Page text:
Of course, no current guidelines recommend lowering DBP to levels as low as 60–65 mmHg (evidence from the Hypertension Optimal Treatment  and United Kingdom Prospective Diabetes Study trials  indicates the optimal target in diabetics is between 80 and 85 mmHg), but the problem may arise in some elderly patients with isolated systolic hypertension and DBP initially very low, in whom attempting to reduce the elevated systolic values may bring diastolic values to a potentially dangerous range. Overwhelming evidence of benefit from treating isolated systolic hypertension in the elderly should not prevent doctors from carefully monitoring symptomatic or electrocardiographic signs of cardiac ischaemia in patients in whom diastolic pressure is or is brought to very low levels. That in hypertension cardiac involvement is widespread and does not involve only the left ventricle, but also right-ventricular hypertrophy often occurs clearly results from an accurate review and meta-analysis published in this issue by Cuspidi et al. on behalf of the Italian Society of Hypertension (pp. 858–865).
The large number of our readers concerned with resistant or uncontrolled hypertension may read with interest a paper by Oudman et al. (pp. 1025–1031) showing that high serum levels of creatine kinase is associated with higher prevalence of hypertension and hypertension treatment failure. The authors hypothesize that creatine kinase may increase blood pressure through greater sodium retention and cardiovascular contractility.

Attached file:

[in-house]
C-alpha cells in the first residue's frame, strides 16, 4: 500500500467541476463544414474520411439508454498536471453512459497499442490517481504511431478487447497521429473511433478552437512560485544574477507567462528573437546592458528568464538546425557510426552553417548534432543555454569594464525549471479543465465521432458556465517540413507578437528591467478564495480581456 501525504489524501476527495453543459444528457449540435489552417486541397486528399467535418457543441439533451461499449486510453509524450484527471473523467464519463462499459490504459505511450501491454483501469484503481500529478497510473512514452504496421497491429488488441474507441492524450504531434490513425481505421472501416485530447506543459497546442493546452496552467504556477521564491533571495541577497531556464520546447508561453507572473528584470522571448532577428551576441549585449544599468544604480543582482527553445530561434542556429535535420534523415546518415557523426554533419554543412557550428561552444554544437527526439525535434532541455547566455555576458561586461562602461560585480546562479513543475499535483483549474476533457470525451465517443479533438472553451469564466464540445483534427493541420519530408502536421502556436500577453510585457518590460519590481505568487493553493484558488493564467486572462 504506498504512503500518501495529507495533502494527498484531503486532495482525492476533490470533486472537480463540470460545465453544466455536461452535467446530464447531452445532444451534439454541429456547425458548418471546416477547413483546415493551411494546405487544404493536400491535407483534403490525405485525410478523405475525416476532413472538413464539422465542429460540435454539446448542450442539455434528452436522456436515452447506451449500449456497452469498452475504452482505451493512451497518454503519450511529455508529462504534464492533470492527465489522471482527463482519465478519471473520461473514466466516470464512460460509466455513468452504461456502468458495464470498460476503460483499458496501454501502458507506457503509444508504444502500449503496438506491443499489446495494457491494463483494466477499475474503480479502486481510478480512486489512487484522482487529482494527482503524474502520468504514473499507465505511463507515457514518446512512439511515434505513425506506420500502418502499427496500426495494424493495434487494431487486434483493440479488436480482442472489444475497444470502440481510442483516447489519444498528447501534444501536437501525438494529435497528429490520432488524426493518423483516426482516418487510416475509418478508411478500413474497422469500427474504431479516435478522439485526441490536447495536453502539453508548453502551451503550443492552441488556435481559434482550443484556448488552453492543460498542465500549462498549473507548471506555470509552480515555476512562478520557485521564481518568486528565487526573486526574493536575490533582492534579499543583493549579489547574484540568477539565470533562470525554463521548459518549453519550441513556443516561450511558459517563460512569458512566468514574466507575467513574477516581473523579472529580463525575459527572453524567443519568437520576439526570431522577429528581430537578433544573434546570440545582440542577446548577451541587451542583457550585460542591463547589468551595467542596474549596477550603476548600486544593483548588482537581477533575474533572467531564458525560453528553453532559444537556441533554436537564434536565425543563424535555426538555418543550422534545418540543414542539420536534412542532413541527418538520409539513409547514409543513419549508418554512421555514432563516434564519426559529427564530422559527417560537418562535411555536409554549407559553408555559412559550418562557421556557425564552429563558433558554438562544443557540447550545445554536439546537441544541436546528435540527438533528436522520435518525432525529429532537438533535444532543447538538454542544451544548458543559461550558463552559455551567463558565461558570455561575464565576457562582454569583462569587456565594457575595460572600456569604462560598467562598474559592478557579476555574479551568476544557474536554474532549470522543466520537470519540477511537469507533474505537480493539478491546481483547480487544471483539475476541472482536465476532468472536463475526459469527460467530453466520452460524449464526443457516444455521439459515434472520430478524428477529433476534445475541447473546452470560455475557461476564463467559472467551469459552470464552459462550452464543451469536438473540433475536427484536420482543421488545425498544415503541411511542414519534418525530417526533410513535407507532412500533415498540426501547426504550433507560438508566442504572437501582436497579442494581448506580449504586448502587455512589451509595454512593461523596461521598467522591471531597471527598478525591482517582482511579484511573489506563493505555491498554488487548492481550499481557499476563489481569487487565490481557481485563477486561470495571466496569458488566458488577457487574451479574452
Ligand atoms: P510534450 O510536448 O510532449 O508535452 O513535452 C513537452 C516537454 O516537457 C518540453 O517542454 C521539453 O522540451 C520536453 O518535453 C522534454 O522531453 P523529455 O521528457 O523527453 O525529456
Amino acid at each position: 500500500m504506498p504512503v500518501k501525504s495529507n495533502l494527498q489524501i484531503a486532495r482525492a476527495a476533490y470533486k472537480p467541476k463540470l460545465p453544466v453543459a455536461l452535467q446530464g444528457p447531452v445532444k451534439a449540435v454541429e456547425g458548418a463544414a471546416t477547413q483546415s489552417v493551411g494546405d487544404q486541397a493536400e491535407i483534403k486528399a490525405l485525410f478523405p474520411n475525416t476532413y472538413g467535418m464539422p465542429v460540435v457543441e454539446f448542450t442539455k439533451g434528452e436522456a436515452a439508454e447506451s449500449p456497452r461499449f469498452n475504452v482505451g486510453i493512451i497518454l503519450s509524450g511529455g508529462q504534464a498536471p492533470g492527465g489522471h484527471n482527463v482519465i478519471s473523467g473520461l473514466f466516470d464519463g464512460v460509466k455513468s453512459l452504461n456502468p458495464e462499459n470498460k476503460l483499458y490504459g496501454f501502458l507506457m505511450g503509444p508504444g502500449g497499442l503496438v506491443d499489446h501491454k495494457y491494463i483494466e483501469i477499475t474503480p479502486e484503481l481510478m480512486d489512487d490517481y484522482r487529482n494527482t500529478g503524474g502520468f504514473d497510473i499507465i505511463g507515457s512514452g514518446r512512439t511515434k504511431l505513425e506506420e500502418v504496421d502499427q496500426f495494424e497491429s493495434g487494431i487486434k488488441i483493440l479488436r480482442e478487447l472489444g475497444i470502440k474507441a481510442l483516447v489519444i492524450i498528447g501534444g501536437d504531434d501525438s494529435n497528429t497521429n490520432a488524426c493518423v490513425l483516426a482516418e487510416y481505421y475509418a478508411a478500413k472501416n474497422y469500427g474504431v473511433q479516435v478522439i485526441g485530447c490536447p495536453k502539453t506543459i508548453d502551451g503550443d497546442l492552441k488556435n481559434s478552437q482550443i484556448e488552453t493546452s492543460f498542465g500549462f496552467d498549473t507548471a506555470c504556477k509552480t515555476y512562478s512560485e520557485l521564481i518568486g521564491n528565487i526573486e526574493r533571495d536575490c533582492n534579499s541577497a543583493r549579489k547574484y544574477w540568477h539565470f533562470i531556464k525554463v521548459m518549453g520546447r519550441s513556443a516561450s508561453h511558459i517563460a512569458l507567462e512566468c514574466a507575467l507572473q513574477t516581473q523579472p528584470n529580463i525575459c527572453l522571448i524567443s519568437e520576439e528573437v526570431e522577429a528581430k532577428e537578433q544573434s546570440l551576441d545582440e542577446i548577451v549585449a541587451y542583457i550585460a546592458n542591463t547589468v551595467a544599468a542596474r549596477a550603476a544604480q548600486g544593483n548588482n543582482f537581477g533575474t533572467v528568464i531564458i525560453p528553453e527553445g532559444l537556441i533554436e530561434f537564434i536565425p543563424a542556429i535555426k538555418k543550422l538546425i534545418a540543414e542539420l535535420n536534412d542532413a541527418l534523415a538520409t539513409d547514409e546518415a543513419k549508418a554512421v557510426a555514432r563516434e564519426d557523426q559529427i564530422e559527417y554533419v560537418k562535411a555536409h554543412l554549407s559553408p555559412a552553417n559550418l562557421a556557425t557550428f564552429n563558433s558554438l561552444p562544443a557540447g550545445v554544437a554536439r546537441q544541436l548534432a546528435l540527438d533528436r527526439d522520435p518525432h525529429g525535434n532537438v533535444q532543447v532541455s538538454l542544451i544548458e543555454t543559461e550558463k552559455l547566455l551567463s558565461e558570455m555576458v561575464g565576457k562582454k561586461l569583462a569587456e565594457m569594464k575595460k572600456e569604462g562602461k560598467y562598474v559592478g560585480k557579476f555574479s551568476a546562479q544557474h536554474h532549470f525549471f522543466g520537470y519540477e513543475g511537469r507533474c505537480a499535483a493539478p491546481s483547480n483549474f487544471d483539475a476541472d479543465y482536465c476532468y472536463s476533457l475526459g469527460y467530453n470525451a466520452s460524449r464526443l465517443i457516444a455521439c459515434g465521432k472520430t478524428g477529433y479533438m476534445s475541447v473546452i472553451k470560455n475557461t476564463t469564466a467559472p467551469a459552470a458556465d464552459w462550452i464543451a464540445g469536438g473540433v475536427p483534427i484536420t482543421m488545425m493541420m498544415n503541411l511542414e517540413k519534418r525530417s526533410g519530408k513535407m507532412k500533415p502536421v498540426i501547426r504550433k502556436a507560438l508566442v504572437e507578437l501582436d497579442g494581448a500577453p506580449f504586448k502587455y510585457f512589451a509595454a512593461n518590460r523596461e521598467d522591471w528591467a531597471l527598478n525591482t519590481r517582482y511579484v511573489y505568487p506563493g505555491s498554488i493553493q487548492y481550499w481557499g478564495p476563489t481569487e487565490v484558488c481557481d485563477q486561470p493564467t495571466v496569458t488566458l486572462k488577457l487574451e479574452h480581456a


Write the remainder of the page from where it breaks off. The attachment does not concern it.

The emerging problem of hypertension in developing countries is the topic of an epidemiological study from Kenya (van de Vijver et al., pp. 1018–1024) indicating that in slums in Nairobi, hypertension is associated with very low rates of awareness, treatment and control. However, an optimistic message is that, once people are aware of their hypertension, most seek treatment, and therefore the best gain in treatment can be made by raising awareness. The paper is commented by Etyang et al. who underline that studying determinants and control of hypertension in previously neglected settings such as slums may yield results that are widely applicable worldwide (pp. 877–879). Another optimistic message comes from a large prospective study investigating the effect of hypertension on hospitalization risk and medical expenditure in Japan (Nakamura et al., pp. 1032–1042), showing that untreated grade 3 hypertension led to more frequent hospitalization and higher expenditure compared with optimal blood pressure. The impact of a higher risk of hospitalization on healthcare cost is commented by Waeber and Feihl (pp. 880–881) in an accompanying editorial. Finally, Schaefer et al. (pp. 993–1000) report the results of administering the angiotensin receptor blocker, valsartan, to small children (aged 6 months to 5 years) with hypertension.